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How is it that throughout history, similar ideas have often cropped up in different locations and, at times, seemingly simultaneously?

“The history of technology depends little on man and his freedom,” Milan Kundera writes in The Curtain. “Obedient to its own logic, it cannot be other than what it has been or what it will be…If Edison had not invented the light bulb, someone else would have.”

In fact, prior to Thomas Edison, about 20 people were working on similar inventions. And analogous circumstances apply to the origins of calculus, the polio vaccine, the telephone and the theories of evolution and relativity, to name just a few. Kundera’s reading of technological development as linear and indifferent to the person behind a discovery rings true. Breakthroughs occur anywhere, it seems, and are only a matter of time.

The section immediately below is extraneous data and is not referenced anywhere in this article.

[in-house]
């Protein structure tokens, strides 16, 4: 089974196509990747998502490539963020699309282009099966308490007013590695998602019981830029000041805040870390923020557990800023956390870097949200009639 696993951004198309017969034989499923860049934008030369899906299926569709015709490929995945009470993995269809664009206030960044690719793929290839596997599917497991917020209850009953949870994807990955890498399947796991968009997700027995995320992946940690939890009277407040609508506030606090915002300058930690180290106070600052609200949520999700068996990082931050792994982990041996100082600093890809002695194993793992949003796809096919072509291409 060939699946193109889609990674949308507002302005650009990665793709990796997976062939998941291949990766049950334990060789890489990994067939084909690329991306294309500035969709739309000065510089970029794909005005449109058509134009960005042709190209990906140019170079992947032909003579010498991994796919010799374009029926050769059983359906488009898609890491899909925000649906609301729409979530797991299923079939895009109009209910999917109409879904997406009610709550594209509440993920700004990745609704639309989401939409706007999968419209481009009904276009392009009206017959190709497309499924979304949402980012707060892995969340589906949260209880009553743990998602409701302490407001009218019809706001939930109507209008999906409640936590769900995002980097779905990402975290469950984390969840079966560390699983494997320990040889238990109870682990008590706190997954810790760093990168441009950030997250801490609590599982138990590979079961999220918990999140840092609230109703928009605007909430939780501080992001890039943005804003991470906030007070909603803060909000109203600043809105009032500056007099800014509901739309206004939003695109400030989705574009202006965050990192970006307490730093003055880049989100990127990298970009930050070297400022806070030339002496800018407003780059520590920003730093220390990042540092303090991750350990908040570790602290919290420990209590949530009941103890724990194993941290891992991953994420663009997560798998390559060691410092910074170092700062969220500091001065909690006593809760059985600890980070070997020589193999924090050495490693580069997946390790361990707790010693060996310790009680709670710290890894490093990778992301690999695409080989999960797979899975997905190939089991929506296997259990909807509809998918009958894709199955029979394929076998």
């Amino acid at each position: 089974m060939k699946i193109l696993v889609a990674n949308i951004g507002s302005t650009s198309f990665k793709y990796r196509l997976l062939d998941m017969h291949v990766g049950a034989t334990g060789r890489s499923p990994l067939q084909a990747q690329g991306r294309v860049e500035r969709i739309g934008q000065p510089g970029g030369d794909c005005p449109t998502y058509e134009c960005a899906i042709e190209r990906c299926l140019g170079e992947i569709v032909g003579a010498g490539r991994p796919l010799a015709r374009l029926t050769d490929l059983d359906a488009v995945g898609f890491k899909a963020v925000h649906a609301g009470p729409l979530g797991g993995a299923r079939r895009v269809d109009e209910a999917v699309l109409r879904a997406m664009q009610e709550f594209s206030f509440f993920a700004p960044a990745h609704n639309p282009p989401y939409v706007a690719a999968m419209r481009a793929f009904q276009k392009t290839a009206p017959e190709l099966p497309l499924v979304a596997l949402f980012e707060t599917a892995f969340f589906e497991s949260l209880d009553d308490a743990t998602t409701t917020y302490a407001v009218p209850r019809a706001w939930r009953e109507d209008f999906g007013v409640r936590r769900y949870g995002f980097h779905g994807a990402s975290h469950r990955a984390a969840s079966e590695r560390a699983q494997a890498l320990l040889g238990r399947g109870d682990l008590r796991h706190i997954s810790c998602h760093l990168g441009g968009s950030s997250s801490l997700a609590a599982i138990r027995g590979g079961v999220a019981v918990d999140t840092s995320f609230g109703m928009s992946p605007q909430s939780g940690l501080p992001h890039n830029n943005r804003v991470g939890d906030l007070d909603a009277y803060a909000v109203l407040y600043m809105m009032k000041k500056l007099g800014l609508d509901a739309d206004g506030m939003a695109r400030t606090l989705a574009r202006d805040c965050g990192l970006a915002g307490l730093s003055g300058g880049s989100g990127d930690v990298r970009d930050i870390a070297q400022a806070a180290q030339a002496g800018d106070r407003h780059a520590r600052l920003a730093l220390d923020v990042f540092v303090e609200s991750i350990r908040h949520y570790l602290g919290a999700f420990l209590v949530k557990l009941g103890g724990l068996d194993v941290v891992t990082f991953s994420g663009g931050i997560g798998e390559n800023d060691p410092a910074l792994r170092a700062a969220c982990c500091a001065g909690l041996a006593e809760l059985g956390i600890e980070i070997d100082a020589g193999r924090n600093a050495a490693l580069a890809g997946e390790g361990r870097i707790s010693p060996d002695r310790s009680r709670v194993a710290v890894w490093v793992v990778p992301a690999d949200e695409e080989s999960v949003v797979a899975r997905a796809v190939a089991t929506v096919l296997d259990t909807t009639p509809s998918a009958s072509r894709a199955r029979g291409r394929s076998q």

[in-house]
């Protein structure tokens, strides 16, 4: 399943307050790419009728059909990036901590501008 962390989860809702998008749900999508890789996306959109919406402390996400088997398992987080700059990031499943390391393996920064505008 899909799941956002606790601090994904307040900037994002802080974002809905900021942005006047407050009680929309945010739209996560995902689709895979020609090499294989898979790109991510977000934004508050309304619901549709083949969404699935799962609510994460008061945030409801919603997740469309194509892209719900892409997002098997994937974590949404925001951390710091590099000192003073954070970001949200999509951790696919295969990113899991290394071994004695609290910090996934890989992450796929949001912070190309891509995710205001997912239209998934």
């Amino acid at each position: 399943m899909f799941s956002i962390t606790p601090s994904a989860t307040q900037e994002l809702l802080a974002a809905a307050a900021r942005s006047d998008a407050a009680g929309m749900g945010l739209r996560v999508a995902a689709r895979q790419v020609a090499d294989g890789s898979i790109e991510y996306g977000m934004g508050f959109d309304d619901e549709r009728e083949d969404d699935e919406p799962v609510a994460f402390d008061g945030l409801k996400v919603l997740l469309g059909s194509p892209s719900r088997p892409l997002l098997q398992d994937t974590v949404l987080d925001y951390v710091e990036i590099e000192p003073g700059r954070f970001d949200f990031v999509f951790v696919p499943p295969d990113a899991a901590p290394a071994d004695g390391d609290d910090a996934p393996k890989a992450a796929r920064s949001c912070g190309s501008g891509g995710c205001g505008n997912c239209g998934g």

• Words:
    Charles Shafaieh
  • Photography:
    Aaron Tilley
  • Set Design:
    Sandy Suffield

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  • Words:
    Charles Shafaieh
  • Photography:
    Aaron Tilley
  • Set Design:
    Sandy Suffield
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